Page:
Source: Ehimetalor Akhere Anuabona/Unsplash
“You know this is the second time you suggested salsa dancing lessons, right?” said Ray sharply.
Ray, a Latino American man, had been exploring ways to meet new people and my suggestion had been off-putting to him. I immediately felt an urge to protest. I have extensive training in multicultural competence. I am a therapist. I am Black. I can’t make those mistakes, right?
Wrong. I made assumptions about him twice based on one of his cultural identities instead of exploring what he thought was appropriate. Without being aware of it, I had committed a microaggression against Ray.
The term “microaggression” was coined by a Black psychiatrist named Dr. Chester Pierce in the 1970s. It was later researched in more depth by an Asian American psychologist named Dr. Derald Wing Sue. Microaggressions are daily occurrences that invalidate the experiences of marginalized people. For instance, it has been asserted that Black professors are often challenged more on their level of competency than White professors (Pittman, 2012; Thomas, 2020). This is important to note because microaggressions have the potential to cause serious harm over time. One study found that microaggressions contribute to mental health problems reported by Black, Indigenous, and people of color—especially trauma and depression (Auguste, Cruise, & Jimenez, 2021).
I am reminded of a time when my younger brother Malcolm and I were watched carefully in an electronics store. We were asked to lift our shirts as we were leaving. I recall feeling saddened in that moment but not wanting to make a big deal of the situation. I dismissed it and thought that any “good” store owner would want to ensure that their merchandise wasn’t stolen. The problem was that we were the only children accosted in this manner.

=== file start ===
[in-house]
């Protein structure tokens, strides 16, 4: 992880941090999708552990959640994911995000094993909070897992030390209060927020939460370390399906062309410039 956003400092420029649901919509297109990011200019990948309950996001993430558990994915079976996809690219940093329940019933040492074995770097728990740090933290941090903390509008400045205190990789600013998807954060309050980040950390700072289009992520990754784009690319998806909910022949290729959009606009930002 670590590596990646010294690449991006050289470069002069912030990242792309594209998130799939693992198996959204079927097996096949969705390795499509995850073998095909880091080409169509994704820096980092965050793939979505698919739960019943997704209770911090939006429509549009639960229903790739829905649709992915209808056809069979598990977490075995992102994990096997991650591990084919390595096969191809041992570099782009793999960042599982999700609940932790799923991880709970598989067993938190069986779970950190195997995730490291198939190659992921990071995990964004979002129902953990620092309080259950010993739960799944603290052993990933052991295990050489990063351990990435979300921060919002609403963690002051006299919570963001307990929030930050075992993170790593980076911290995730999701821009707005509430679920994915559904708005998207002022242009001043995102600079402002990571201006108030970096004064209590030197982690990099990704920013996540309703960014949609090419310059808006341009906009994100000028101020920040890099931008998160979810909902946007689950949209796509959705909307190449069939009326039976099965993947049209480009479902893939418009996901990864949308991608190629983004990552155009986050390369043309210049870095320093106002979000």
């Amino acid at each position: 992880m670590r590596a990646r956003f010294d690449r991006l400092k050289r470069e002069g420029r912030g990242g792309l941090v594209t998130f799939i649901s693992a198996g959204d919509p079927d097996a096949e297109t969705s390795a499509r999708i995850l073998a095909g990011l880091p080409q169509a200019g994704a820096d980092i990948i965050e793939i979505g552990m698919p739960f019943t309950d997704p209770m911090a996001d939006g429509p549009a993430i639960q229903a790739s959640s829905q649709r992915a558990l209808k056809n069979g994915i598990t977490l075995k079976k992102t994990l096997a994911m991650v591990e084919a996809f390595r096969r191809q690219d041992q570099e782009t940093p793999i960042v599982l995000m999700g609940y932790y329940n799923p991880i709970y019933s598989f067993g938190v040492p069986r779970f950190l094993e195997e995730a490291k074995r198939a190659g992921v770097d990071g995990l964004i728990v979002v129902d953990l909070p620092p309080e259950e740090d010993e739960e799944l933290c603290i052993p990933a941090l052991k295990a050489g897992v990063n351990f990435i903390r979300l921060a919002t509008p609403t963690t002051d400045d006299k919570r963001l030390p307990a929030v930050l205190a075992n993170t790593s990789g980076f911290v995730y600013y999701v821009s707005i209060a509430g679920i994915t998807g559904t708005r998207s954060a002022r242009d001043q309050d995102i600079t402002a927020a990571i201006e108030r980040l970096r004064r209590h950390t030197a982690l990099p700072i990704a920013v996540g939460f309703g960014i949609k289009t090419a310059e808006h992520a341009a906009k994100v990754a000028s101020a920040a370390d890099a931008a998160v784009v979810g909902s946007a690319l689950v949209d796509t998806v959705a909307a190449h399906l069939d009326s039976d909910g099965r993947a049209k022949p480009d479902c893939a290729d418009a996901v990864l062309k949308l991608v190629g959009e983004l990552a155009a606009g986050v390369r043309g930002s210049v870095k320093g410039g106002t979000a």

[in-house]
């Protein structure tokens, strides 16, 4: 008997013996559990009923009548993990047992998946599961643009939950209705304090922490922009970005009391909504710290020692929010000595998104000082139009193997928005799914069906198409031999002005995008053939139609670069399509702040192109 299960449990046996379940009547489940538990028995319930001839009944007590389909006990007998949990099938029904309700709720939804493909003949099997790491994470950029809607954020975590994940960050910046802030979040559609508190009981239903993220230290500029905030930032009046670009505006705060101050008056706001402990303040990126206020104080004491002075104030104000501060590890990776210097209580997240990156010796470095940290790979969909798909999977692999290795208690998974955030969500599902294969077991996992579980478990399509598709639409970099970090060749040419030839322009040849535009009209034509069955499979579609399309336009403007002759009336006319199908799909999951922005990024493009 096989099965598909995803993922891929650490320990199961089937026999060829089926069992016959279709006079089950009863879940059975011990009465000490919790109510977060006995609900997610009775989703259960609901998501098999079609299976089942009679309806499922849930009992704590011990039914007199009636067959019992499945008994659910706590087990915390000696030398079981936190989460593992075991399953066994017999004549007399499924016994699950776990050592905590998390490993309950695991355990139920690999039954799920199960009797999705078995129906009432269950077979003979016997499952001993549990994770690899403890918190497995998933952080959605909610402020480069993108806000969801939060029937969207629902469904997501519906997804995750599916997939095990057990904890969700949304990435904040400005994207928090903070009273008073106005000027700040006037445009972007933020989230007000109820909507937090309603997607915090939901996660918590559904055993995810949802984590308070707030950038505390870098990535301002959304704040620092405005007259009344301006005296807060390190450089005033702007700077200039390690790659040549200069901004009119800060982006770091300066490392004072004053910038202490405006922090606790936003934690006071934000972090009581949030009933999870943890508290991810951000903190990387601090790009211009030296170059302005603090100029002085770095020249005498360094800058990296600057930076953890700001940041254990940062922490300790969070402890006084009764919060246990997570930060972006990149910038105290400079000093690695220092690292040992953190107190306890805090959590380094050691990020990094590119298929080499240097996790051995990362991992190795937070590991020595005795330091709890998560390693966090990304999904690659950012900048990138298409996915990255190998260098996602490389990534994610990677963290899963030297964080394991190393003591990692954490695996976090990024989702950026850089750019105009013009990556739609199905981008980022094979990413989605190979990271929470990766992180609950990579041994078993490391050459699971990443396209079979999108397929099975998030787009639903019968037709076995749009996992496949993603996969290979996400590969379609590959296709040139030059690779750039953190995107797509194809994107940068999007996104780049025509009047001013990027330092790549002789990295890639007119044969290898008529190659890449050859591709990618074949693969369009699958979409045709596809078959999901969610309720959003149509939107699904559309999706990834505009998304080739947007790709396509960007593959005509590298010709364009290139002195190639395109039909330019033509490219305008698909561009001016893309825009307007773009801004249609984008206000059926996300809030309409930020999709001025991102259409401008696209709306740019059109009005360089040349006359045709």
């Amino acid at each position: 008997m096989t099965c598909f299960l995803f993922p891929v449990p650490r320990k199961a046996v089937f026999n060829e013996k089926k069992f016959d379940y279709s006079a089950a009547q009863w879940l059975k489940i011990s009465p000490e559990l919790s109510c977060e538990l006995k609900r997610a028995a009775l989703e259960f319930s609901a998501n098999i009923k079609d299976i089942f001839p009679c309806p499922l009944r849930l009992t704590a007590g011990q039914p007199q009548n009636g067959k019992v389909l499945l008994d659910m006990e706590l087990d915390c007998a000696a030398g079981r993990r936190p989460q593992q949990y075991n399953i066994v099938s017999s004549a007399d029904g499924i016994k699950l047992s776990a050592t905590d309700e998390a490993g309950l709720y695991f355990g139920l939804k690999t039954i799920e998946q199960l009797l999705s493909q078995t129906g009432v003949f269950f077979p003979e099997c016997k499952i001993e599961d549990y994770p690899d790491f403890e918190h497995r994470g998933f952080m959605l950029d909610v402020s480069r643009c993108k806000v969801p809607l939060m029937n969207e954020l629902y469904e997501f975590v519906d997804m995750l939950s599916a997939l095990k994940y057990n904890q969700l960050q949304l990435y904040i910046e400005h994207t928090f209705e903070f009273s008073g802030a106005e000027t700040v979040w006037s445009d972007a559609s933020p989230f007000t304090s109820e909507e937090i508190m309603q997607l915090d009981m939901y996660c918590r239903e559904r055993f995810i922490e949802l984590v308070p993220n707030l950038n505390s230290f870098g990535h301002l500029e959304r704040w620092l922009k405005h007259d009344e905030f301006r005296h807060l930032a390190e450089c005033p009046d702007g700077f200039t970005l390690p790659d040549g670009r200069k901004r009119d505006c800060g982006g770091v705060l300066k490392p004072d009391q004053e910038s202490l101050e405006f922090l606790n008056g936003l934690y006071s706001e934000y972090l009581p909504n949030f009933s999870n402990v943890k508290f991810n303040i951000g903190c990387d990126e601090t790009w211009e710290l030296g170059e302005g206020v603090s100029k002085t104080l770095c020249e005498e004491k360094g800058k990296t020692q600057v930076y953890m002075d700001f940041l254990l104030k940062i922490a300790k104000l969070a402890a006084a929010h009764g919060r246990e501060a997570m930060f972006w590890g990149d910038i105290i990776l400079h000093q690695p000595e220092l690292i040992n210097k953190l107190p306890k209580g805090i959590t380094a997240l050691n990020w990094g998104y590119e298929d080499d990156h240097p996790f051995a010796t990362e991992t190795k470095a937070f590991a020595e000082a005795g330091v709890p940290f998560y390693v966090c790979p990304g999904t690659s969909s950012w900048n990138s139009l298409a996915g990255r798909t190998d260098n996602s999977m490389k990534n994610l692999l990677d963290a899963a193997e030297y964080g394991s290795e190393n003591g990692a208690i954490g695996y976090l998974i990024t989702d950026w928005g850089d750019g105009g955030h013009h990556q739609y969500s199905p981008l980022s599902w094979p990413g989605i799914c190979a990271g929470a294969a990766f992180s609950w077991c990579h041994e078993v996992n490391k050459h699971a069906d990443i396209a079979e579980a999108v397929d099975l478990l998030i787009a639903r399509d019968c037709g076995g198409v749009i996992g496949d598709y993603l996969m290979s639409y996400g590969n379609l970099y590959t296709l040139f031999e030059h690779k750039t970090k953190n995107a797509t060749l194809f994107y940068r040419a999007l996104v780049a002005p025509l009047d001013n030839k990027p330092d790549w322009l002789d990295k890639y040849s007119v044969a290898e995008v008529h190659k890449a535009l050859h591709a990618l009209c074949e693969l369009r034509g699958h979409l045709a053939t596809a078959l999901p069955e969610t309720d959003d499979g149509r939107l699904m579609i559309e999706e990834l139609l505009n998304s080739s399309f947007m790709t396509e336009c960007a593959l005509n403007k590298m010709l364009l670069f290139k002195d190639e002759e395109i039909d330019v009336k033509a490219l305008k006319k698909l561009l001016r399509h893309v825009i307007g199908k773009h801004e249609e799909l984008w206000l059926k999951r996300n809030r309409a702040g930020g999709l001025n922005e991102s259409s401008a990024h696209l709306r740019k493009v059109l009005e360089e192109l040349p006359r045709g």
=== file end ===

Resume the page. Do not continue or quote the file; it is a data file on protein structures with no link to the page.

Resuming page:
Microaggressions may be verbal, environmental, or behavioral. Though these offenses can be covert, they are more often committed subtly by well-intentioned individuals who are unaware of their behavior. My examples so far have included racial microaggressions. However, microaggressions may also include gender, sexual orientation, religion, and disability. (Here is a list of various examples of microaggressions. Additionally, here is a video by Dr. Sue that explains microaggressions in greater detail.)
How Victims of Microaggressions Can Respond
Now that we know what microaggressions are, here’s how to call them out:
1. Respond in the moment.
State the offense openly and let the person know how their behavior has affected you. While I cannot tell you how to feel, I have found that it is best to confront people in a calm tone if you are able to. As seen by my encounter with Ray, the perpetrator’s first reaction is often to defend themselves and deny any wrongdoing. An aggressive confrontation often causes people to either shut down or dismiss the discussion entirely. This can cause the victim to question the validity of what they experienced.
2. Respond later.